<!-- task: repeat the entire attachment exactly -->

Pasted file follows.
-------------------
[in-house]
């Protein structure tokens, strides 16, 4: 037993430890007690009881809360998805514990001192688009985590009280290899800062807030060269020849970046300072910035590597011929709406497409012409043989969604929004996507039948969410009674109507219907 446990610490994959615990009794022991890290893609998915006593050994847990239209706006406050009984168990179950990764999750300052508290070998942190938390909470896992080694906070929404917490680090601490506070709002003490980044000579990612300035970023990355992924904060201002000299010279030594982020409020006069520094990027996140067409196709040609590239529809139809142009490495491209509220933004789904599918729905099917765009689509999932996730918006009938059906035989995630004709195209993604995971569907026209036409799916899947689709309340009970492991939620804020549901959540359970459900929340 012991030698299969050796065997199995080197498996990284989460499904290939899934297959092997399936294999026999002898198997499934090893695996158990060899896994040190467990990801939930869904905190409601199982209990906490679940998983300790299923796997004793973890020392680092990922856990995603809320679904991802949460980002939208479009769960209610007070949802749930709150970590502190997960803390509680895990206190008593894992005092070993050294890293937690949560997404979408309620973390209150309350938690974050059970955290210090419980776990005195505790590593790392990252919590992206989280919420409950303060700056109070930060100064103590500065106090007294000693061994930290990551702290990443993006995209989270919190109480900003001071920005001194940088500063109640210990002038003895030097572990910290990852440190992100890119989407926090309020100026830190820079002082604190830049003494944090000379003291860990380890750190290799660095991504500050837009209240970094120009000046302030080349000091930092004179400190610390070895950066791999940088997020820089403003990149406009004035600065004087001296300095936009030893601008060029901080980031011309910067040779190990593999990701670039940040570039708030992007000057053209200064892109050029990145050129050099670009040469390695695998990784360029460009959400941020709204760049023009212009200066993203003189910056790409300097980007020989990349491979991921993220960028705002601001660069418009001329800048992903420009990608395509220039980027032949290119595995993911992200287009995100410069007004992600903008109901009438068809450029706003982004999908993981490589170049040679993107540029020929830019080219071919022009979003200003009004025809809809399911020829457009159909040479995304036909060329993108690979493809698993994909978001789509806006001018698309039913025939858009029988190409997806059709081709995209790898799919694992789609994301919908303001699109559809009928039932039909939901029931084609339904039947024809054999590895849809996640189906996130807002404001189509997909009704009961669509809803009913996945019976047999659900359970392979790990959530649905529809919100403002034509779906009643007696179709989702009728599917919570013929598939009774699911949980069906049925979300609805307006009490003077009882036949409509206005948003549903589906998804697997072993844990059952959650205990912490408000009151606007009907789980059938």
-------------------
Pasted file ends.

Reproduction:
[in-house]
């Protein structure tokens, strides 16, 4: 037993430890007690009881809360998805514990001192688009985590009280290899800062807030060269020849970046300072910035590597011929709406497409012409043989969604929004996507039948969410009674109507219907 446990610490994959615990009794022991890290893609998915006593050994847990239209706006406050009984168990179950990764999750300052508290070998942190938390909470896992080694906070929404917490680090601490506070709002003490980044000579990612300035970023990355992924904060201002000299010279030594982020409020006069520094990027996140067409196709040609590239529809139809142009490495491209509220933004789904599918729905099917765009689509999932996730918006009938059906035989995630004709195209993604995971569907026209036409799916899947689709309340009970492991939620804020549901959540359970459900929340 012991030698299969050796065997199995080197498996990284989460499904290939899934297959092997399936294999026999002898198997499934090893695996158990060899896994040190467990990801939930869904905190409601199982209990906490679940998983300790299923796997004793973890020392680092990922856990995603809320679904991802949460980002939208479009769960209610007070949802749930709150970590502190997960803390509680895990206190008593894992005092070993050294890293937690949560997404979408309620973390209150309350938690974050059970955290210090419980776990005195505790590593790392990252919590992206989280919420409950303060700056109070930060100064103590500065106090007294000693061994930290990551702290990443993006995209989270919190109480900003001071920005001194940088500063109640210990002038003895030097572990910290990852440190992100890119989407926090309020100026830190820079002082604190830049003494944090000379003291860990380890750190290799660095991504500050837009209240970094120009000046302030080349000091930092004179400190610390070895950066791999940088997020820089403003990149406009004035600065004087001296300095936009030893601008060029901080980031011309910067040779190990593999990701670039940040570039708030992007000057053209200064892109050029990145050129050099670009040469390695695998990784360029460009959400941020709204760049023009212009200066993203003189910056790409300097980007020989990349491979991921993220960028705002601001660069418009001329800048992903420009990608395509220039980027032949290119595995993911992200287009995100410069007004992600903008109901009438068809450029706003982004999908993981490589170049040679993107540029020929830019080219071919022009979003200003009004025809809809399911020829457009159909040479995304036909060329993108690979493809698993994909978001789509806006001018698309039913025939858009029988190409997806059709081709995209790898799919694992789609994301919908303001699109559809009928039932039909939901029931084609339904039947024809054999590895849809996640189906996130807002404001189509997909009704009961669509809803009913996945019976047999659900359970392979790990959530649905529809919100403002034509779906009643007696179709989702009728599917919570013929598939009774699911949980069906049925979300609805307006009490003077009882036949409509206005948003549903589906998804697997072993844990059952959650205990912490408000009151606007009907789980059938």